Sunday, March 18th, 2012

Elizabeth and I spent the first week of March sleeping in the Millersburg Comfort Inn, working on the cabin and getting it ready to move in.  It still needs plumbing and electrical fixtures, but things are heating up.  Just about all of the trim is finished.  The woodstove for my office was delivered and installed, and we cranked it up to make sure that it worked. We’d purchased a fridge months ago, and it was also delivered and plugged in. There’s nothing quite like that first beer from an indoor fridge in a new place. The geothermal has been plumbed up and running for at least a month, but the thermostat wasn’t install in the upstairs zone was waiting for some drywall and paint.  The installers stopped by to wire it up and they gave us a quick briefing on how to change the 2 large air filters on the heat pump.

Elizabeth and I had a long visit to Keim lumber. While she talked countertops in the remodeling center, I looked at tools I wasn’t going to buy, and then scheduled a delivery of dimensional lumber and pegboard.  Kirk helped me attach 3 poplar stringers to the cement wall of the garage and we hung a pegboard from it.  Feeling more confident with my cement screw skills (hint: set the adjustable clutch on the drill to 19, and if the screw doesn’t seat, don’t try to torque it in. Back it out, open up the hole with the hammer drill, and try the screw again), I attached 4 2×4 cleats to the wall and proceeded to build a shelf frame around it.  I used scavanged scraps of floor sheath for the shelves.  Maybe its a bit overbuilt, but if a tornado hits, I will be curled up on a shelf that is screwed into a poured concrete wall, 8 feet below ground level. I also hung up some old flourescent light fixtures.

After the last of the carpentry work was done, Elizabeth spent hours with a rented shop vac cleaning up the floors, and late morning on Friday, the truck arrived with most of our stuff.  Above shows Elizabeth in our upstairs bedroom with the furniture that belonged to her grandparents. Long story short, our 2001 move to Austria wasn’t expected to last very long, but it turned into an indefinite stay in England. When we moved back to the USA in 2009, we decided that we’d bring back some furniture, plates, cooking stuff, stuff, and stuff, so we’d have enough stuff for the original house and the new cabin.  All that stuff stayed in boxes in the basement, garage, and several rooms of our house for 2 years and 5 days. At least one piece of IKEA furniture has now been in 3 countries, 1 apartment, and 4 houses.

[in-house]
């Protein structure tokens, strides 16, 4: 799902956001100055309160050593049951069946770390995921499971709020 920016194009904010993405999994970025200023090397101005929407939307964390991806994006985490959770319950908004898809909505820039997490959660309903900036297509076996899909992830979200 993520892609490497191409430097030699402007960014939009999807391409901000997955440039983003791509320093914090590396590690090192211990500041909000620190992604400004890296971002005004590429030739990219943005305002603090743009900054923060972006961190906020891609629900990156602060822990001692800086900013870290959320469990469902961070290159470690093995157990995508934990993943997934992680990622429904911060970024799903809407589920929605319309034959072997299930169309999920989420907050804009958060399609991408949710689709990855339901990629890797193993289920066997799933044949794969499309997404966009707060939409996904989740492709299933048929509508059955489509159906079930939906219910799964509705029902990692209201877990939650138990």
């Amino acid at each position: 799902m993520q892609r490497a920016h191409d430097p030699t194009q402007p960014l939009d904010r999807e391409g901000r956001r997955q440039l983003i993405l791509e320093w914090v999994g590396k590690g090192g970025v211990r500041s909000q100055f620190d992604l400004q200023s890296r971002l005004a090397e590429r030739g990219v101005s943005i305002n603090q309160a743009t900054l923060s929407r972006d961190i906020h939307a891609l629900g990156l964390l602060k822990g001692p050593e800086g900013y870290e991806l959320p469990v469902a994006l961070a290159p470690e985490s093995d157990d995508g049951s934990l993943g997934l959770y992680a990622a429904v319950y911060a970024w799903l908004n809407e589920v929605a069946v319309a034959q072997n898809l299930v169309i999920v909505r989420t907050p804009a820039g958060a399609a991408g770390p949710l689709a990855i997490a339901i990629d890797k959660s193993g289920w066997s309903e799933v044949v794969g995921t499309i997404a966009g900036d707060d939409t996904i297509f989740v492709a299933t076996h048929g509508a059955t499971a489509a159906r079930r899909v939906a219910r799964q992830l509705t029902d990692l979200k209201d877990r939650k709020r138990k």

Speaking of contributions to the Swedish economy, back in January, Elizabeth had taken the dimensions for 4 closets to the local Container Store and worked out shelving plans.  The store provided 10 neat bundles of precut hangers, shelving, and rods, along with all the necessary hardware.  I spent Friday afternoon and a couple hours on Saturday continuing to screw.  One advantage of a log house is that you don’t have to worry too much about finding studs. The shelf I’m hanging from is screwed into the main pine beam that holds up the top floor of the cabin. Elizabeth kept careful track of which utilities were inside which interior walls, so she knew that there was a 2×4 behind the barn board panel at the top of the above closet on the left.  The main shelves and rods in our closet are attached to an outside wall, which is made out of solid wood.

 

[If you want to see all the entries for the cabin building project, they start here. The next Building the Cabin entry is Every Castle Needs a Throne.]

After a decade, does my garden remember me?

Sunday, March 21st, 2010

The last time I grew any veggies in my garden was 2000, and I didn’t have time to do much. That December, we packed up all our things and moved from Vienna, VA to Vienna, Austria, and for nine seasons, my garden was at the mercy of our tenants.  I’ve missed the feel of dirt in my hands, the thrill of God’s gift of life, and the taste of heritage tomatoes, fresh from the garden.  I knew that some gardening had taken place during the last 9 seasons, but I just didn’t know what I was going to find.